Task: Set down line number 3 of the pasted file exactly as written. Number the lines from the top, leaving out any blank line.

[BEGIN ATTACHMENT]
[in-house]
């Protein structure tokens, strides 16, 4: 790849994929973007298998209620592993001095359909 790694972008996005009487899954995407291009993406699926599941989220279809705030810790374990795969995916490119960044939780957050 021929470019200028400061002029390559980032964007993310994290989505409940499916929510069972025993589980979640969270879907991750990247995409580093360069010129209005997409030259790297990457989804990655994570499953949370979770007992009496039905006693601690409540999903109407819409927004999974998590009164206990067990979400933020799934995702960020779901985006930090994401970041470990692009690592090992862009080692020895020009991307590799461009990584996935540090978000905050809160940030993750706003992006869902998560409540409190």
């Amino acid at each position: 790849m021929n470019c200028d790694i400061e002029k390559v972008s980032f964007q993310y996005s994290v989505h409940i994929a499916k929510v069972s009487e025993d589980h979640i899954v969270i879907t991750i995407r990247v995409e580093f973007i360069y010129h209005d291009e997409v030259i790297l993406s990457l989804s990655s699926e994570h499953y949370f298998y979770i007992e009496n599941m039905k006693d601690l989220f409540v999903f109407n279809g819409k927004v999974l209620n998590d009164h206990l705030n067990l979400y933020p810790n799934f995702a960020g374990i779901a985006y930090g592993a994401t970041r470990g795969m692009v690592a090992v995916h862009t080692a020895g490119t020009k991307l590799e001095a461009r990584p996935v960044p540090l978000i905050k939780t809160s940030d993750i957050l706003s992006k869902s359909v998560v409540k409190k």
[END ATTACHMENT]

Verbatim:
């Amino acid at each position: 790849m021929n470019c200028d790694i400061e002029k390559v972008s980032f964007q993310y996005s994290v989505h409940i994929a499916k929510v069972s009487e025993d589980h979640i899954v969270i879907t991750i995407r990247v995409e580093f973007i360069y010129h209005d291009e997409v030259i790297l993406s990457l989804s990655s699926e994570h499953y949370f298998y979770i007992e009496n599941m039905k006693d601690l989220f409540v999903f109407n279809g819409k927004v999974l209620n998590d009164h206990l705030n067990l979400y933020p810790n799934f995702a960020g374990i779901a985006y930090g592993a994401t970041r470990g795969m692009v690592a090992v995916h862009t080692a020895g490119t020009k991307l590799e001095a461009r990584p996935v960044p540090l978000i905050k939780t809160s940030d993750i957050l706003s992006k869902s359909v998560v409540k409190k």